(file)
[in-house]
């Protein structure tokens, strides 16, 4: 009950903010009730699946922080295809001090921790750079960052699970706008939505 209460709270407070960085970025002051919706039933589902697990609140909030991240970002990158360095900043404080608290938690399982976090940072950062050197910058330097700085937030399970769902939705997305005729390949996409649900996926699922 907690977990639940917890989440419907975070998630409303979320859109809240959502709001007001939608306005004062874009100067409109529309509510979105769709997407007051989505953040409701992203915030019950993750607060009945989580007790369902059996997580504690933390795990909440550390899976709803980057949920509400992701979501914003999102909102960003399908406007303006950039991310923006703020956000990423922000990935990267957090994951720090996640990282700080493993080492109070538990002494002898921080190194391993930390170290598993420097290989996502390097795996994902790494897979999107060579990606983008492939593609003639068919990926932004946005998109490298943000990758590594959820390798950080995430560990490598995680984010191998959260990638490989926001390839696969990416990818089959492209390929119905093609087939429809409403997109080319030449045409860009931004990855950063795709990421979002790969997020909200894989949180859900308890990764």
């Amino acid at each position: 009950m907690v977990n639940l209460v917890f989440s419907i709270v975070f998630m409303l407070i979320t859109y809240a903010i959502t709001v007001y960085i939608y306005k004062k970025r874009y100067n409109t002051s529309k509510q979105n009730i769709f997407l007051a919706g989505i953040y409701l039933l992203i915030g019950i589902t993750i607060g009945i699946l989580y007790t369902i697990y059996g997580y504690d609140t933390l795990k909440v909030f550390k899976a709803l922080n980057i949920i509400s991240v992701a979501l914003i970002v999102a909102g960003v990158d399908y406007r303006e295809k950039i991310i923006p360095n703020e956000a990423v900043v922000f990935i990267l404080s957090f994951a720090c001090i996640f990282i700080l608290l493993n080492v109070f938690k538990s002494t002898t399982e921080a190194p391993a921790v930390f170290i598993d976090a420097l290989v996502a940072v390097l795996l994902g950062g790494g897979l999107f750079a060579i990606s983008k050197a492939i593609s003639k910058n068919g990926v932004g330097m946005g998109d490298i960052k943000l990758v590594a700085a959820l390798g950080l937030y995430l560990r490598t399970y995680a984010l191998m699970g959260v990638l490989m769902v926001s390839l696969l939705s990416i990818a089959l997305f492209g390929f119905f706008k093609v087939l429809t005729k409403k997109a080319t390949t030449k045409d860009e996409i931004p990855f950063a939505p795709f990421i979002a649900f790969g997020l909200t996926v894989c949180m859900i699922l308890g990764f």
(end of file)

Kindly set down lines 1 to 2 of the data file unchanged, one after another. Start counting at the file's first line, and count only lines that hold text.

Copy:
[in-house]
């Protein structure tokens, strides 16, 4: 009950903010009730699946922080295809001090921790750079960052699970706008939505 209460709270407070960085970025002051919706039933589902697990609140909030991240970002990158360095900043404080608290938690399982976090940072950062050197910058330097700085937030399970769902939705997305005729390949996409649900996926699922 907690977990639940917890989440419907975070998630409303979320859109809240959502709001007001939608306005004062874009100067409109529309509510979105769709997407007051989505953040409701992203915030019950993750607060009945989580007790369902059996997580504690933390795990909440550390899976709803980057949920509400992701979501914003999102909102960003399908406007303006950039991310923006703020956000990423922000990935990267957090994951720090996640990282700080493993080492109070538990002494002898921080190194391993930390170290598993420097290989996502390097795996994902790494897979999107060579990606983008492939593609003639068919990926932004946005998109490298943000990758590594959820390798950080995430560990490598995680984010191998959260990638490989926001390839696969990416990818089959492209390929119905093609087939429809409403997109080319030449045409860009931004990855950063795709990421979002790969997020909200894989949180859900308890990764």